Substance abuse and addiction affects everyone differently. Although both men and women are susceptible to the devastating effects of addiction, studies show that each sex is affected differently. This is why Men’s Drug Rehab Centers are designed to specifically address male needs.
Gender and societal influence play a substantial role in the development of addiction and the way in which substance use affects a person. While women are faced with their own set of challenges in addiction treatment due to gender-specific stereotypes and expectations, men are also confronted with similar obstacles. For men, achieving a certain level of masculinity is one of the greatest influences in the development of addiction. The desire to fit in by proving their manliness and engaging in risk-taking behaviors leads some to experiment with drugs and alcohol.
From an early age, men are encouraged to define and embrace masculinity. They are taught to suppress their emotions and that expressing them is a sign of weakness or femininity. They celebrate successes with alcohol and challenge friends in drinking games. They even engage in reckless behaviors to prove themselves and are more likely to do so when under the influence of drugs or alcohol. Hyper-masculine stereotypes and expectations can put pressure on men, causing many to avoid seeking help for addiction. Societal expectations can cause men to try to “tough it out” rather than seek professional help, because they are afraid that asking for help will make them seem weak. This fear of being emasculated causes many to put off treatment for months or years.
Men’s Needs in Treatment
For men, it is critical to address the role of masculinity in addiction treatment. Men are taught from an early age to be strong and independent. They are expected to be self-reliant, take risks, and provide for their families. While these are generally seen as positive expectations, the pressure to perform can cause men to engage in behaviors they may otherwise avoid. If a man thinks that he is failing to meet these expectations, it can create additional barriers in his willingness to ask for help. Instead, they may choose to try and problem-solve on their own rather than work with professionals.
Men are more likely to begin using drugs and alcohol at an earlier age, and they also tend to consume larger amounts than women. Rates of substance abuse in men tend to run higher than women for a variety of reasons. As adolescents, men are often introduced to illicit substances their male peers, many of whom view substance abuse as a sort of ritual or rite of passage. Ideologies regarding how men should act and what activities they should engage in often affect a man’s perception of self and influence the way in which they interact with others. Through “masculine role socialization,” young men are taught behaviors and thought processes from an early age that fall in line with masculine ideologies. Fear of failing to meet these expectations is often what causes men to resist asking for help.
In men’s treatment, it is important to deconstruct gender and the definition of masculinity. Masculinity varies across cultures, but generally touches on economic status, sexuality, and emotional expression. These expectations can subconsciously influence behaviors that enable addiction. In order for treatment to be effective, it is important to break down barriers that prevent men from being emotionally honest and vulnerable.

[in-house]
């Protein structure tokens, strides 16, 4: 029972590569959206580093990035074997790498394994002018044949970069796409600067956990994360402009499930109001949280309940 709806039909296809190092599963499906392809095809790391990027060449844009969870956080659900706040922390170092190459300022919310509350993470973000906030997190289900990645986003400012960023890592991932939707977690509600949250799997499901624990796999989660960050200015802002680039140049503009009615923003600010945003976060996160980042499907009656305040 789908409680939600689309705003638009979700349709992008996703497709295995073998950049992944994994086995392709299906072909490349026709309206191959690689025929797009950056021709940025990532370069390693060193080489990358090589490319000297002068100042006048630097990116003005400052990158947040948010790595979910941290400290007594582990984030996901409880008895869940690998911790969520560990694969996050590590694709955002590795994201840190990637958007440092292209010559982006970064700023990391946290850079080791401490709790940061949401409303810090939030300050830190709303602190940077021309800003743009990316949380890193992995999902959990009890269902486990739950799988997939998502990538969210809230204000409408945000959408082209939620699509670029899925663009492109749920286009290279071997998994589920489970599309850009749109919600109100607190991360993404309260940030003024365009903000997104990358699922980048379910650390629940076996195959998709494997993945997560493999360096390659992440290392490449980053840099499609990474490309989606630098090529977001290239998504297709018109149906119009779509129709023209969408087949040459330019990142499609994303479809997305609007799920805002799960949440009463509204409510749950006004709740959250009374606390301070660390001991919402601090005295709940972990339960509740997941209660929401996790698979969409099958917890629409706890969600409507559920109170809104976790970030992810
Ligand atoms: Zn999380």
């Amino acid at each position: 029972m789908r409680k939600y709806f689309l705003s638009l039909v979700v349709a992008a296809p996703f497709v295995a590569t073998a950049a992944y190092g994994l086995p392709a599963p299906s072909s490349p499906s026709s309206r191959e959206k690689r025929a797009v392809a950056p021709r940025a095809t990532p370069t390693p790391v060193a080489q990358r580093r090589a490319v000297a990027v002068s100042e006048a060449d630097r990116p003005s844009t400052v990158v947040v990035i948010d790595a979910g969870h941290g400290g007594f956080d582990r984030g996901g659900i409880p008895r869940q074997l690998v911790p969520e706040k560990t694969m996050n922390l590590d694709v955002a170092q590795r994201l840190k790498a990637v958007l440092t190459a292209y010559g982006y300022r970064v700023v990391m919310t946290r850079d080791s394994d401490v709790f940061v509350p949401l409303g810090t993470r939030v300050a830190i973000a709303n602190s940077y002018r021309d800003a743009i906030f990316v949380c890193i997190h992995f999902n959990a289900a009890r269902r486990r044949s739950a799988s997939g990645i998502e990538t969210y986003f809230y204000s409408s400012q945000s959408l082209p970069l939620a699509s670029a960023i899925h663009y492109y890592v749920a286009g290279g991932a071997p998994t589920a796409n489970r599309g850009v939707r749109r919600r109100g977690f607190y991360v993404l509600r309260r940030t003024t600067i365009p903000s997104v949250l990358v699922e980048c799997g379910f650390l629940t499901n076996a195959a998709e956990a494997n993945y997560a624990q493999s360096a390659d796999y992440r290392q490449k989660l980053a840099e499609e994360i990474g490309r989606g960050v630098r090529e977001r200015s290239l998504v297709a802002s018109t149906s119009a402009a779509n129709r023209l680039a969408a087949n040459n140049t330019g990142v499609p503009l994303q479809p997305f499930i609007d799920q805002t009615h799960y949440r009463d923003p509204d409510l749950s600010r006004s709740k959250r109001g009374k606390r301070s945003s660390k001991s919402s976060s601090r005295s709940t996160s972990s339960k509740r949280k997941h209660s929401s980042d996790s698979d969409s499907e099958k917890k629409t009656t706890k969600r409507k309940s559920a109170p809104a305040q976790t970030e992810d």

Themes in Men’s Drug Rehab
Gender-specific therapies can improve the quality of treatment. In mixed groups, men can feel compelled to act out or engage in hyper masculine behaviors in order to assert dominance and create barriers. In male-specific therapy, men can discuss topics and issues that may be difficult to discuss in mixed groups.
One of the most common themes that must be addressed early on in addiction treatment is the idea that men should restrain their emotions. Men often struggle with the belief that expression of emotion is feminine or weak, making it difficult to address the underlying causes of addiction. Since many men cope with stress by bottling it up rather than expressing it, they are more likely to turn to drugs or alcohol as a form of self-medication. Creating a safe space in which men can discuss difficult topics without fear of judgment is critical in recovery. Men must learn to express their emotions and thoughts in a safe, healthy way in order to minimize the risk of relapse.
Many men also struggle with gender and the performance of masculinity. They may act out and engage in reckless behaviors in order to avoid being perceived as weak. Binge drinking and drug abuse are some of these activities, and substance abuse only increases risk-taking behavior. In addition, masculinity is often equated to success, causing men to feel as though they are in competition with others. Men may use drugs and alcohol as a way to cope with perceived failures. Men’s treatment must help them to learn new, healthy ways to deal with social and work-related stress instead of turning to substance abuse to self medicate. Helping men discover healthy outlets for emotions is critical for life after treatment.
Conforming to gender norms is one of the greatest struggles men and women face. It is one of the most prevalent sources of stress and most popular topics of discussion amongst those in recovery. Feeling as though one does not live up to the expectations of society can create an inordinate amount of pressure. Treatment focuses on helping clients develop their own identities that are not contingent on social expectations. Rather than forcing men to conform to rigid guidelines, it is important to provide them with the ability to explore their own interests in an environment that is free of stigmas and judgment.